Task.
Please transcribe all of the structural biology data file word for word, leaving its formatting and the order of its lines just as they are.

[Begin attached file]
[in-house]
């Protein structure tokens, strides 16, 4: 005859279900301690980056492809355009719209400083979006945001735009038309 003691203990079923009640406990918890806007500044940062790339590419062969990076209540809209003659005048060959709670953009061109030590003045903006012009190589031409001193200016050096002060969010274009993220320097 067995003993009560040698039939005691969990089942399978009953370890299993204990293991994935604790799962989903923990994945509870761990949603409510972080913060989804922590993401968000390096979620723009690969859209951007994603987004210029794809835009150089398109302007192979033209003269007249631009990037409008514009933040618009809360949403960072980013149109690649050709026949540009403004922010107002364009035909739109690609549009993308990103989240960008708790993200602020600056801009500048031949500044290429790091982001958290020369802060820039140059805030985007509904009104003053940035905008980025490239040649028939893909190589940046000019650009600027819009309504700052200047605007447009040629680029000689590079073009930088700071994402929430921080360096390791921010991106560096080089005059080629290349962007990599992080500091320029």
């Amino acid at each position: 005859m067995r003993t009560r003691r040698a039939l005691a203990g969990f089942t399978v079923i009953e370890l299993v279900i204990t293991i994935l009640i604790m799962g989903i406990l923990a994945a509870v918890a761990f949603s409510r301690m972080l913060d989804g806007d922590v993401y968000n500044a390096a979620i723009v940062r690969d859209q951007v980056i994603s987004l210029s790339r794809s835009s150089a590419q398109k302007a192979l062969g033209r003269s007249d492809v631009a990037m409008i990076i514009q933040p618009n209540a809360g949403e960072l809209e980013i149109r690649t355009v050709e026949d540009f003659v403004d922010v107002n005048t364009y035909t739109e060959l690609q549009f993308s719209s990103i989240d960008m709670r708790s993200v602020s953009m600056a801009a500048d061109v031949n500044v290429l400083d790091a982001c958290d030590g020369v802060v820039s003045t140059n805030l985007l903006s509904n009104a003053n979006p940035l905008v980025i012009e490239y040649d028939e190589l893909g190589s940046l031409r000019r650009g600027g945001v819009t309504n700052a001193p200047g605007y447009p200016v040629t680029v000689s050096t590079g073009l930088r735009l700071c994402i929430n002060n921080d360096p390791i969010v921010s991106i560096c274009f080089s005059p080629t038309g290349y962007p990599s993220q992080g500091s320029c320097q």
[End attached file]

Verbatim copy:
[in-house]
């Protein structure tokens, strides 16, 4: 005859279900301690980056492809355009719209400083979006945001735009038309 003691203990079923009640406990918890806007500044940062790339590419062969990076209540809209003659005048060959709670953009061109030590003045903006012009190589031409001193200016050096002060969010274009993220320097 067995003993009560040698039939005691969990089942399978009953370890299993204990293991994935604790799962989903923990994945509870761990949603409510972080913060989804922590993401968000390096979620723009690969859209951007994603987004210029794809835009150089398109302007192979033209003269007249631009990037409008514009933040618009809360949403960072980013149109690649050709026949540009403004922010107002364009035909739109690609549009993308990103989240960008708790993200602020600056801009500048031949500044290429790091982001958290020369802060820039140059805030985007509904009104003053940035905008980025490239040649028939893909190589940046000019650009600027819009309504700052200047605007447009040629680029000689590079073009930088700071994402929430921080360096390791921010991106560096080089005059080629290349962007990599992080500091320029």
């Amino acid at each position: 005859m067995r003993t009560r003691r040698a039939l005691a203990g969990f089942t399978v079923i009953e370890l299993v279900i204990t293991i994935l009640i604790m799962g989903i406990l923990a994945a509870v918890a761990f949603s409510r301690m972080l913060d989804g806007d922590v993401y968000n500044a390096a979620i723009v940062r690969d859209q951007v980056i994603s987004l210029s790339r794809s835009s150089a590419q398109k302007a192979l062969g033209r003269s007249d492809v631009a990037m409008i990076i514009q933040p618009n209540a809360g949403e960072l809209e980013i149109r690649t355009v050709e026949d540009f003659v403004d922010v107002n005048t364009y035909t739109e060959l690609q549009f993308s719209s990103i989240d960008m709670r708790s993200v602020s953009m600056a801009a500048d061109v031949n500044v290429l400083d790091a982001c958290d030590g020369v802060v820039s003045t140059n805030l985007l903006s509904n009104a003053n979006p940035l905008v980025i012009e490239y040649d028939e190589l893909g190589s940046l031409r000019r650009g600027g945001v819009t309504n700052a001193p200047g605007y447009p200016v040629t680029v000689s050096t590079g073009l930088r735009l700071c994402i929430n002060n921080d360096p390791i969010v921010s991106i560096c274009f080089s005059p080629t038309g290349y962007p990599s993220q992080g500091s320029c320097q």